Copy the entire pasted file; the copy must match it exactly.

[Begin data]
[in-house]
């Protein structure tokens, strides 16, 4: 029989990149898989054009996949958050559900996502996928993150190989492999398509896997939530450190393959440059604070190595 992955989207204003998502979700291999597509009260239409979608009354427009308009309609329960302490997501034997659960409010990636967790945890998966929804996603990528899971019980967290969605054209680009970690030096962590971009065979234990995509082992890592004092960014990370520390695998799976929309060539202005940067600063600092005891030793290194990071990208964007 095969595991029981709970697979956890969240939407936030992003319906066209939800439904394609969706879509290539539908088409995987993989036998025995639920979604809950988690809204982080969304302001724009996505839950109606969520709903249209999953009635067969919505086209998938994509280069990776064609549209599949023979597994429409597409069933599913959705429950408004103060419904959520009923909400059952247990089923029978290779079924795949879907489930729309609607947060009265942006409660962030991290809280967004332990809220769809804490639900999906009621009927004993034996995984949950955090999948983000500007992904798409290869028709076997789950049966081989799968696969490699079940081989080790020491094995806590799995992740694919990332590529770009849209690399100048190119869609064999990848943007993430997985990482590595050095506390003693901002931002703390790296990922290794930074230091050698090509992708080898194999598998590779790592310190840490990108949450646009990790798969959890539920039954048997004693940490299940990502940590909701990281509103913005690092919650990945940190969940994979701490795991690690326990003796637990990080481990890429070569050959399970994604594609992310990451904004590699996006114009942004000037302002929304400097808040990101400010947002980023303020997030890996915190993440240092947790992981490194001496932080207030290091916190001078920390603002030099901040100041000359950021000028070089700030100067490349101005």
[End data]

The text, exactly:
[in-house]
């Protein structure tokens, strides 16, 4: 029989990149898989054009996949958050559900996502996928993150190989492999398509896997939530450190393959440059604070190595 992955989207204003998502979700291999597509009260239409979608009354427009308009309609329960302490997501034997659960409010990636967790945890998966929804996603990528899971019980967290969605054209680009970690030096962590971009065979234990995509082992890592004092960014990370520390695998799976929309060539202005940067600063600092005891030793290194990071990208964007 095969595991029981709970697979956890969240939407936030992003319906066209939800439904394609969706879509290539539908088409995987993989036998025995639920979604809950988690809204982080969304302001724009996505839950109606969520709903249209999953009635067969919505086209998938994509280069990776064609549209599949023979597994429409597409069933599913959705429950408004103060419904959520009923909400059952247990089923029978290779079924795949879907489930729309609607947060009265942006409660962030991290809280967004332990809220769809804490639900999906009621009927004993034996995984949950955090999948983000500007992904798409290869028709076997789950049966081989799968696969490699079940081989080790020491094995806590799995992740694919990332590529770009849209690399100048190119869609064999990848943007993430997985990482590595050095506390003693901002931002703390790296990922290794930074230091050698090509992708080898194999598998590779790592310190840490990108949450646009990790798969959890539920039954048997004693940490299940990502940590909701990281509103913005690092919650990945940190969940994979701490795991690690326990003796637990990080481990890429070569050959399970994604594609992310990451904004590699996006114009942004000037302002929304400097808040990101400010947002980023303020997030890996915190993440240092947790992981490194001496932080207030290091916190001078920390603002030099901040100041000359950021000028070089700030100067490349101005």